A new report by the WHO, the United Nations Children's Fund (Unicef) and the Lancet Commission looks at the future of the health and wellbeing of today's children. Warwick Medical School's Professor Sarah Stewart-Brown has praised this as a positive step, but argues that it could have gone further in recognising challenges to children's mental health.
Professor Sarah Stewart-Brown, of Warwick Medical School, said: “This is a very important and timely report, but the recommendations fall short of what is needed.
“Climate change is a key threat to health and wellbeing for all age groups, but most of all for children. And this is the first time a WHO report on health has given the needed emphasis to climate change and for this the Lancet Commission needs much congratulation.
“However what our children will need in order to survive, let alone thrive, in a world which is going to be very different (as a result of climate change) from what we know today is resilience and creativity. These attributes of thriving do not get sufficient mention, because the report’s ideas about what health is are not up to date. The emphasis is fairly and squarely still on physical health. This is very important but to give this priority over mental health is not going to deliver what children are going to need to survive in the future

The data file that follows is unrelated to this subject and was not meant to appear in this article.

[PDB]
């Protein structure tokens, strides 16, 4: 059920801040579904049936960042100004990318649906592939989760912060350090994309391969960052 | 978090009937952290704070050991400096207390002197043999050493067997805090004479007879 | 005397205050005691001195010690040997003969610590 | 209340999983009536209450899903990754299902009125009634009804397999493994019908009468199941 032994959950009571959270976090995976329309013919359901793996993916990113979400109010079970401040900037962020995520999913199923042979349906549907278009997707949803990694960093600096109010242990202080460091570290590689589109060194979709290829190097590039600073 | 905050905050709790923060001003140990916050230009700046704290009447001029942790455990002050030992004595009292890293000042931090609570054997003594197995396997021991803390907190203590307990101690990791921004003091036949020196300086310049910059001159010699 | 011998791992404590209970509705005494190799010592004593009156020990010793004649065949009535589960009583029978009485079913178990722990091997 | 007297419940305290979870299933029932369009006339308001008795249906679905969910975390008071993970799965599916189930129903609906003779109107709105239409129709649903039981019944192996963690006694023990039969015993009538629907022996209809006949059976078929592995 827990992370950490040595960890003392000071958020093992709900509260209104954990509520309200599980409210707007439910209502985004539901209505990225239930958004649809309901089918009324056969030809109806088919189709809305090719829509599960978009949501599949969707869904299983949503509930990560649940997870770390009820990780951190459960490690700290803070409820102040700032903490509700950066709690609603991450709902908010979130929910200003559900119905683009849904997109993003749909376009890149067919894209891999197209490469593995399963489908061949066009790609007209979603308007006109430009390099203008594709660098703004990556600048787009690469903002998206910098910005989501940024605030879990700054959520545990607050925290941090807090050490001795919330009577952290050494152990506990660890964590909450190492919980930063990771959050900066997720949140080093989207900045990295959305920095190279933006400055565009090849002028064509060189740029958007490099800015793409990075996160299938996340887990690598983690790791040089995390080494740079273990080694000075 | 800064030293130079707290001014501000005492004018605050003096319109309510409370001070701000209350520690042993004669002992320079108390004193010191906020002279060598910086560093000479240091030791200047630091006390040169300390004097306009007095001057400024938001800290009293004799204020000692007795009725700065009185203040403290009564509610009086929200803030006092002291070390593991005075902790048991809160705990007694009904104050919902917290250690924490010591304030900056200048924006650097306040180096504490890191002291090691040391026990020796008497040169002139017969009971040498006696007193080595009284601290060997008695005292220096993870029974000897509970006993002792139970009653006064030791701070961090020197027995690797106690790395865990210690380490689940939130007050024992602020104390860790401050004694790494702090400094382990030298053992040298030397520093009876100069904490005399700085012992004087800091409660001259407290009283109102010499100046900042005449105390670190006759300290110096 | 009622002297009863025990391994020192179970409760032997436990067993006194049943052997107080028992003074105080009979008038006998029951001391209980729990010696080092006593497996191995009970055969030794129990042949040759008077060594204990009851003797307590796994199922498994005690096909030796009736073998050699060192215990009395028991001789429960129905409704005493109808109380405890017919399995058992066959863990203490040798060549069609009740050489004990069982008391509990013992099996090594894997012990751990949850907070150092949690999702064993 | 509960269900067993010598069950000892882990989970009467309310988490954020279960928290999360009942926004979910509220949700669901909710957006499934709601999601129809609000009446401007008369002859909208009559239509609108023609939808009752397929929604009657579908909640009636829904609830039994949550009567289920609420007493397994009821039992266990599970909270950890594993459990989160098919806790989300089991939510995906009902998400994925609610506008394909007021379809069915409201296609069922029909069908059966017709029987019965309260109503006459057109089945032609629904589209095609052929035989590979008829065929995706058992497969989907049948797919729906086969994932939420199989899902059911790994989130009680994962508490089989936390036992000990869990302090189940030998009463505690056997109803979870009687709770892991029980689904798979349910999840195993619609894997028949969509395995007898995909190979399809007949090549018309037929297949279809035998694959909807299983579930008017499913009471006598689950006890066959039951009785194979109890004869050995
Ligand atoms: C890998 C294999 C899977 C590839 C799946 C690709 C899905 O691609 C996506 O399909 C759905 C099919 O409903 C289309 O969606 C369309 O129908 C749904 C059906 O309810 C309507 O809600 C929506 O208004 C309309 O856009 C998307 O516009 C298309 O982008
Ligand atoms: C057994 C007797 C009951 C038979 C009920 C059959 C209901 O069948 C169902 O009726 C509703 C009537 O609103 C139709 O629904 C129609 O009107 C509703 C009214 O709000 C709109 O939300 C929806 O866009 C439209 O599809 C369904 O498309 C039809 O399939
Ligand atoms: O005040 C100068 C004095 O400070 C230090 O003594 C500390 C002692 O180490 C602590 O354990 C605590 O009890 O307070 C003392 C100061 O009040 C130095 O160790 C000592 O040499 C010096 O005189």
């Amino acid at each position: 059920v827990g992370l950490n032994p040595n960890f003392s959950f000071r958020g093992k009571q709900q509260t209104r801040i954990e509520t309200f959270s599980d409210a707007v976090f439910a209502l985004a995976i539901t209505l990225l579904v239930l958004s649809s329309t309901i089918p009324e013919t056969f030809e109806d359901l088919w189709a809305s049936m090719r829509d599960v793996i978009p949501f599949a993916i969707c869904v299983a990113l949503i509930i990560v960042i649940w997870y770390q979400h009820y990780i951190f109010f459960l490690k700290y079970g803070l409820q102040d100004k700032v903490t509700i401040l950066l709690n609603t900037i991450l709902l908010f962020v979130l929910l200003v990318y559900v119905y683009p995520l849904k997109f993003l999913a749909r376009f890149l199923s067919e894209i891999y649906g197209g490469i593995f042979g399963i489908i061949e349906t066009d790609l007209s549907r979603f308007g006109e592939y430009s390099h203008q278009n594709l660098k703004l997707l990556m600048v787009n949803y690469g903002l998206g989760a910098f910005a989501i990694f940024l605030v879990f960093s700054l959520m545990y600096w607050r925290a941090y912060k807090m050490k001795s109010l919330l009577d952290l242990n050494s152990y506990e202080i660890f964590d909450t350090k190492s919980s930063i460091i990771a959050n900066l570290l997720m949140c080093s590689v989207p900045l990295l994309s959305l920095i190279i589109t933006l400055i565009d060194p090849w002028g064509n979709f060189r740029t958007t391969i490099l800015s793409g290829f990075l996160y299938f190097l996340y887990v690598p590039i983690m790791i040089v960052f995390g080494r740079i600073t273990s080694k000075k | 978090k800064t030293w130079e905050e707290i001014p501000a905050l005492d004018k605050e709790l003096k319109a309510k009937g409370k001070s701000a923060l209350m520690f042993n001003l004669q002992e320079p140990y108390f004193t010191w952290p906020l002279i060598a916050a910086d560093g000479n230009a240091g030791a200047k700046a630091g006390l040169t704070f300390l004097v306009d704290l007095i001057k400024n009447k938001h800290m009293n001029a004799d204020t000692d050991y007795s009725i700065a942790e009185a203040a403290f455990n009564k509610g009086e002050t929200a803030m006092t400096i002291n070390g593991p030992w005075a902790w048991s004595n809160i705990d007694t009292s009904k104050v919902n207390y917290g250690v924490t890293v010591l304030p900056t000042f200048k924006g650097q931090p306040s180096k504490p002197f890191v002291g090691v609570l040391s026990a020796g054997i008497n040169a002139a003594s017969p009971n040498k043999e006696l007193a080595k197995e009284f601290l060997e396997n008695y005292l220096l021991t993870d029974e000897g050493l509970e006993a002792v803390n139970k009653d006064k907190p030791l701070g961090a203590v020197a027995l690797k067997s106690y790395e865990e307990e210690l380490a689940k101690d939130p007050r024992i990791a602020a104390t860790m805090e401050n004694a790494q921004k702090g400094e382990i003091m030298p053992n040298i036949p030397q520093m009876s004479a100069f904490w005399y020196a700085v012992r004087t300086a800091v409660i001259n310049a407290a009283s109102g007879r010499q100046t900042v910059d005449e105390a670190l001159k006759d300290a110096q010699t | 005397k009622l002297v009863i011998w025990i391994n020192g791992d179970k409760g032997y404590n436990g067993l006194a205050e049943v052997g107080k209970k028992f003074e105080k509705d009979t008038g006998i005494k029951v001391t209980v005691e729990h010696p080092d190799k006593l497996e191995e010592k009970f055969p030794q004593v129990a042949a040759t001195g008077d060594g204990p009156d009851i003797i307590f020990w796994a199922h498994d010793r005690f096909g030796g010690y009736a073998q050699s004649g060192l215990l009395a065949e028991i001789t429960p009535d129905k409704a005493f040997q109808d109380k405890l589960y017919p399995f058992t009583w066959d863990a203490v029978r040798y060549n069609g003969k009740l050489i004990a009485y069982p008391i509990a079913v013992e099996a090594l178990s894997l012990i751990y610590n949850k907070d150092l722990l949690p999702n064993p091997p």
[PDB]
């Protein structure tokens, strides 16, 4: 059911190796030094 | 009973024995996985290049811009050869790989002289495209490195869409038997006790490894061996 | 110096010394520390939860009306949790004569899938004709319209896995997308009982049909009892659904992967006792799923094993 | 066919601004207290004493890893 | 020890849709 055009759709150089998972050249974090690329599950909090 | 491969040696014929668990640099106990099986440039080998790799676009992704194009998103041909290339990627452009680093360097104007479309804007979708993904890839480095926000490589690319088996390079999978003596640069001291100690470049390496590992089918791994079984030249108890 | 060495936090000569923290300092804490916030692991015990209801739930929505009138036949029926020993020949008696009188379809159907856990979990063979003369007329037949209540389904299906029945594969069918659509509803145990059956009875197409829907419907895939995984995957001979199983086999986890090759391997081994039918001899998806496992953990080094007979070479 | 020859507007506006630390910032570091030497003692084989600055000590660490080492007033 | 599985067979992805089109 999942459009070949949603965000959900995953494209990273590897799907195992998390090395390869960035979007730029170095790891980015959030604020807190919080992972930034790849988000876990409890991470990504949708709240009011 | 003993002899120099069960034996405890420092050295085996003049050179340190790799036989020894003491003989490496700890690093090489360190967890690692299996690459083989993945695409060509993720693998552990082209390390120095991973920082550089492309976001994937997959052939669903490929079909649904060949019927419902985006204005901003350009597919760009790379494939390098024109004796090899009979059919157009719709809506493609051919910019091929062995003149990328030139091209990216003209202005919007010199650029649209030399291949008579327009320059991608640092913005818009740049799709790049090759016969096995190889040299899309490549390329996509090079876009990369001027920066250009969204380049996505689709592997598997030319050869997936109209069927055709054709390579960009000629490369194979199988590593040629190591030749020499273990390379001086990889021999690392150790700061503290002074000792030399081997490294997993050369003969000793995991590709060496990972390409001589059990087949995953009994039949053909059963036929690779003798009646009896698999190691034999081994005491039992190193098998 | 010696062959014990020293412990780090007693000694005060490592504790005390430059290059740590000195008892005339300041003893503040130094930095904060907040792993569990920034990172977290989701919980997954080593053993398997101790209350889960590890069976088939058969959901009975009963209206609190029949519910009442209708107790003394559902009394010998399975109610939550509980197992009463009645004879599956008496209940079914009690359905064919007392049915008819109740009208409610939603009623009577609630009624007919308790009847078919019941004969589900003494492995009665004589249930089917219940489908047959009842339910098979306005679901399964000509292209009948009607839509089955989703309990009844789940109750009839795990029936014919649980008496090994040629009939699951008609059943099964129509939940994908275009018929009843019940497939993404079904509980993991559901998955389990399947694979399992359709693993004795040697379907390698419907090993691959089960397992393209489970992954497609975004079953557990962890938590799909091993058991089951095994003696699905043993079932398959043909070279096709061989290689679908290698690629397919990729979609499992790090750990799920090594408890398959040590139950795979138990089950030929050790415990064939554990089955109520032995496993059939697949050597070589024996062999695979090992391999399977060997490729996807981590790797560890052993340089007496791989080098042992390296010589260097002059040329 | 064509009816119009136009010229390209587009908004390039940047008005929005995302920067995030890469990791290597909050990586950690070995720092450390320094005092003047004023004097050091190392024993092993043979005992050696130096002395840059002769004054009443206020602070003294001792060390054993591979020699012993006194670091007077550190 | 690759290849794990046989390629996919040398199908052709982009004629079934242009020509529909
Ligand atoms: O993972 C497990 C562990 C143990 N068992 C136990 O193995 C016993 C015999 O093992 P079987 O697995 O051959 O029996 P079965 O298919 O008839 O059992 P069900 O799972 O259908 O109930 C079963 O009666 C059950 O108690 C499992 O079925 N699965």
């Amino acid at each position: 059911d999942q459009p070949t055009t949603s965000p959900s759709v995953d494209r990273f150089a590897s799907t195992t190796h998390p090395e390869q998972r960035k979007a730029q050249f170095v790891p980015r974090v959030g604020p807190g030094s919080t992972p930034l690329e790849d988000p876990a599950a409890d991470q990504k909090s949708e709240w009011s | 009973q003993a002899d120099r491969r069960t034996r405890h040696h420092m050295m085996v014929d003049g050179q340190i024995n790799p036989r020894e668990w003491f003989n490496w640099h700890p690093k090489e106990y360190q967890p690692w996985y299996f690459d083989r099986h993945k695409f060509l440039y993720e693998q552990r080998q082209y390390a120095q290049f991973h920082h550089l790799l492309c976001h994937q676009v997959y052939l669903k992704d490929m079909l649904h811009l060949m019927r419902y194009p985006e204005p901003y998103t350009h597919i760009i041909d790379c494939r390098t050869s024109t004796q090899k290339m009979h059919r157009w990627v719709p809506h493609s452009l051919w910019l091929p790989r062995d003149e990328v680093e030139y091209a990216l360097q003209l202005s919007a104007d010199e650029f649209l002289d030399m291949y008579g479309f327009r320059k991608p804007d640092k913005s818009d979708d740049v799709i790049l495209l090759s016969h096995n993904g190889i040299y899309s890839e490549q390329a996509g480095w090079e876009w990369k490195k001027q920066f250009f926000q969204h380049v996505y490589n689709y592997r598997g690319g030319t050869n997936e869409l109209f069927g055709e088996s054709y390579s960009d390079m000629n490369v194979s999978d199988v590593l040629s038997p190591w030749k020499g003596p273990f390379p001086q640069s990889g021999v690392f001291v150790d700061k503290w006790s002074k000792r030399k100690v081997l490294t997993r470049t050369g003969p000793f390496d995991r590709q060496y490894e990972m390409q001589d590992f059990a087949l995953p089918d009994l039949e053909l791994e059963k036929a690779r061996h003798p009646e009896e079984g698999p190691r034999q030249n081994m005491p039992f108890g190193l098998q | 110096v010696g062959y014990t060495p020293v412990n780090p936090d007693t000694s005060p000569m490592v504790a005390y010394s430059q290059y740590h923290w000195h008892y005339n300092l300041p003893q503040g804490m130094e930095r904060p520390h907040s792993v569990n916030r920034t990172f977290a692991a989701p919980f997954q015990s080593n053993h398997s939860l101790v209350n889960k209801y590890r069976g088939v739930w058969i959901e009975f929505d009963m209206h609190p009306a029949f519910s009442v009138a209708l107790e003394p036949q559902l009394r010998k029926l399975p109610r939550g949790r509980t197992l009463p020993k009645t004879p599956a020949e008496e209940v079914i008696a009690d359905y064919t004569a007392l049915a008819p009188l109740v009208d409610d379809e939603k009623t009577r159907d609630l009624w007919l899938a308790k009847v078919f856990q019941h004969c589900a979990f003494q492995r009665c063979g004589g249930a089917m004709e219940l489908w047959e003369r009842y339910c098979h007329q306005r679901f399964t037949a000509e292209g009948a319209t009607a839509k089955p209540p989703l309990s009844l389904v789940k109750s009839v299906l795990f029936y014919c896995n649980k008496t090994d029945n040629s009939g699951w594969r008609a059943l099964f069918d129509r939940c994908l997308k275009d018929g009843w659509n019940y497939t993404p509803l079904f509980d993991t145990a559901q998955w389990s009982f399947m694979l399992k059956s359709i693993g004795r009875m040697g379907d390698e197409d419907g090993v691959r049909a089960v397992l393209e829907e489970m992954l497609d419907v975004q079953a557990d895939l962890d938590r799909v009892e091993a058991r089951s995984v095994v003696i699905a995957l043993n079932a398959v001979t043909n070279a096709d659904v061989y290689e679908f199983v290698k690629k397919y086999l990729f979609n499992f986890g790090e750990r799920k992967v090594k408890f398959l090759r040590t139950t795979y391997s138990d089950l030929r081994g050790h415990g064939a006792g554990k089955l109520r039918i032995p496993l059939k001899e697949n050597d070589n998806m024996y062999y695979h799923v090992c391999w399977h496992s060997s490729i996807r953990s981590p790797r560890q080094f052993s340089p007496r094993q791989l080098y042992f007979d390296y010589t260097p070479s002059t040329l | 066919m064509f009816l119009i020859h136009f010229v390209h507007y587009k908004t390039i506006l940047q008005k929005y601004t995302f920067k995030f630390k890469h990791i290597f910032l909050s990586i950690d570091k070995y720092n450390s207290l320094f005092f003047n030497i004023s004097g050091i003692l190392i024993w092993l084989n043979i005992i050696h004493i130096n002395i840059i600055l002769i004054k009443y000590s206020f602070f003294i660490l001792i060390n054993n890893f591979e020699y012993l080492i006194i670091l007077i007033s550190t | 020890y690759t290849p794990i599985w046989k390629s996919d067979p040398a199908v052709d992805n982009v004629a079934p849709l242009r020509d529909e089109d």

“On the other hand, children do seem to know. The children’s voices in this report say that their most important needs were ‘parents who love me’ and ‘feeling safe and free from violence at home’. Feeling safe in their communities, a clean environment and good education were other needs, but these were not top of the list. These are the things that enable resilience and creativity to develop and thrive and we are not addressing them adequately.”
19 February 2020
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